Now after they had left, an angel of the Lord appeared to Joseph in a dream and said, ‘Get up, take the child and his mother, and flee to Egypt, and remain there until I tell you; for Herod is about to search for the child, to destroy him.’–Matthew 2:13
You’ve probably heard of ‘identity politics’. And you may have heard it in the context of white guys complain about women, LGBTQ+ persons and minorities complaining about their less-than-equal statuses. Well, ‘identity religion’ is as old as the hills.
…in American Religious History
Identity religion is where one identifies God (and God’s nature) in and/or through one’s historical context. Or it is when someone’s understanding of God is shaped by the historical circumstances of others. Most of the time the identification of God has a strong 1st person perspective (usually 1st person plural) as in liberation theologies. James Cone, major figurehead of Black Liberation theology, recognized that Jesus was a poor, marginalized subject of an oppressive empire (the Romans), just like his black American community was poor and marginalized and subjects of an oppressive empire (USA). Therefore, Jesus is black. Liberation theologies find likenesses between the scriptural story and the contemporary context. These likenesses reveal God in their own context. Cone and others inherited the technique from their slave-era ancestors who sang about crossing the Jordan as a way to escape slavery. The immense spiritual strength of these slave-era ancestors sprang from their ability to find Jesus comin’ forth to carry [them] home.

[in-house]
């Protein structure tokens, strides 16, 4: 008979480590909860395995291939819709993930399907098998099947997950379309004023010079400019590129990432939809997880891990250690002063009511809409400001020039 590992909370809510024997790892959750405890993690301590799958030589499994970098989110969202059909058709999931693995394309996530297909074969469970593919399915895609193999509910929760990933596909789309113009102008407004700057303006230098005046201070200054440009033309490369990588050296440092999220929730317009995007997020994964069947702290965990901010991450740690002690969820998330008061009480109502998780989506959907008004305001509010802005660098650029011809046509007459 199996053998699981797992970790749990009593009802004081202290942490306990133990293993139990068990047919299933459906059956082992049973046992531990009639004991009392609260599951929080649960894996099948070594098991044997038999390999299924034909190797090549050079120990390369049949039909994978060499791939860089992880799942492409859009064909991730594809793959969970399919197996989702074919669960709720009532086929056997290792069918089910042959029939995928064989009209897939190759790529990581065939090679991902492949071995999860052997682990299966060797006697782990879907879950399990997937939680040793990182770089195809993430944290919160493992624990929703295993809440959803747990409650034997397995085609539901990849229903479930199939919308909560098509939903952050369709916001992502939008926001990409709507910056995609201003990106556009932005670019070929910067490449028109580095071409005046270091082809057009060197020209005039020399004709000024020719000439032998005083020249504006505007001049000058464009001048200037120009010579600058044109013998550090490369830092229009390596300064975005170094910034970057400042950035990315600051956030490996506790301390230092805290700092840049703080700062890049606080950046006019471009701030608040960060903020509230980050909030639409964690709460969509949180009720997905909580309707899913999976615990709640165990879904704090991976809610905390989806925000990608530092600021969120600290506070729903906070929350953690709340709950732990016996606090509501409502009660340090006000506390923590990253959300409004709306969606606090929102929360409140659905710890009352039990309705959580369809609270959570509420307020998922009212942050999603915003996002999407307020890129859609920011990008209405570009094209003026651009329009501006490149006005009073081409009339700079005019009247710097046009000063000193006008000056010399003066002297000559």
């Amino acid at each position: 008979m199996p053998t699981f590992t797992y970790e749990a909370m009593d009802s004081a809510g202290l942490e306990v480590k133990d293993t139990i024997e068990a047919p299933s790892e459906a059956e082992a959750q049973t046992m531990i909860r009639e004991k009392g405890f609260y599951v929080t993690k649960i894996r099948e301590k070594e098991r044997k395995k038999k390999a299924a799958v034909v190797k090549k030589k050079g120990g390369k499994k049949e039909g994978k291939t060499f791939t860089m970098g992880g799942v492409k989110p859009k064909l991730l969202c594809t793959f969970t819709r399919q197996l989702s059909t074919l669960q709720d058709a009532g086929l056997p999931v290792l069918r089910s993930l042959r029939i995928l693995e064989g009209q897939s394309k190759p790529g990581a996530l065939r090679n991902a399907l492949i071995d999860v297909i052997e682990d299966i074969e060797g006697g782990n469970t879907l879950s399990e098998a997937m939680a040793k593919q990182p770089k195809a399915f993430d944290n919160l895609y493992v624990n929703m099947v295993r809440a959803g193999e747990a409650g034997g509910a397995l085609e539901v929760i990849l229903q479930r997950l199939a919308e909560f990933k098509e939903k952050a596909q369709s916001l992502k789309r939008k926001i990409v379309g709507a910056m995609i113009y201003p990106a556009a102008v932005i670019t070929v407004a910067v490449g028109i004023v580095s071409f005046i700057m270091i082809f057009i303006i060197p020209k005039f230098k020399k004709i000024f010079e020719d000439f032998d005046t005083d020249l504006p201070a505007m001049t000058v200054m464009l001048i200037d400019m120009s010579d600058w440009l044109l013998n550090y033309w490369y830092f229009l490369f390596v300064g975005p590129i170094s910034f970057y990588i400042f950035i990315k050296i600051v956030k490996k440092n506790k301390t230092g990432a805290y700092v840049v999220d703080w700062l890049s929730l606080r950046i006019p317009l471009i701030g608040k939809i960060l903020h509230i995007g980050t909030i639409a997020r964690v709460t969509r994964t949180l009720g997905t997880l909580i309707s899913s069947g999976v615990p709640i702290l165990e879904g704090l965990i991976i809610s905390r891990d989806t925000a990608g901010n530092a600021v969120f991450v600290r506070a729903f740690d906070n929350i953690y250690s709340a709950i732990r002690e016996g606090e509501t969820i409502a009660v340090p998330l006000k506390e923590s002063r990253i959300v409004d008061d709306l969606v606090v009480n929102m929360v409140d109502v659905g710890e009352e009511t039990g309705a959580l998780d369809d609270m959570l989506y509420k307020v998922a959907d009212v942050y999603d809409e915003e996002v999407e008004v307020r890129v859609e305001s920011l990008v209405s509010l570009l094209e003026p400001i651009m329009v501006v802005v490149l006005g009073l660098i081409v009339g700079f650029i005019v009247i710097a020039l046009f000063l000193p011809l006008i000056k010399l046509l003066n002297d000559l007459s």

…In Ancient Hebrew History
My deep respect for the slaves spirituality is amazed even further when understanding how they reclaimed this identity technique from the ancient Hebrews.
When you reap your harvest in your field and forget a sheaf in the field, you shall not go back to get it; it shall be left for the alien, the orphan, and the widow, so that the Lord your God may bless you in all your undertakings. When you beat your olive trees, do not strip what is left; it shall be for the alien, the orphan, and the widow.
When you gather the grapes of your vineyard, do not glean what is left; it shall be for the alien, the orphan, and the widow. Remember that you were a slave in the land of Egypt; therefore I am commanding you to do this. –Deuteronomy 24:19-22
The ancient Hebrews were commanded by God to remember their slavery, their estrangement in a foreign land and the difficulty that entailed. They were also commanded to act according to the deep memory. Those who are suffering like things are to be granted mercy. The free have a deep responsibility to protect and provide for the less-free.
Slaves used identity religion to sustain themselves and to seek freedom. Post-Exodus Hebrews used identity religion to curtail abuse of the stranger by being merciful to others who are suffering.
Jesus used identity religion so as to promote compassion as a hallmark of the People of the Way. He projected God’s very identity onto the suffering.
Then the righteous will answer him, “Lord, when was it that we saw you hungry and gave you food, or thirsty and gave you something to drink? And when was it that we saw you a stranger and welcomed you, or naked and gave you clothing? And when was it that we saw you sick or in prison and visited you?” And the king will answer them, “Truly I tell you, just as you did it to one of the least of these who are members of my family, you did it to me.”–Matthew 25:37-40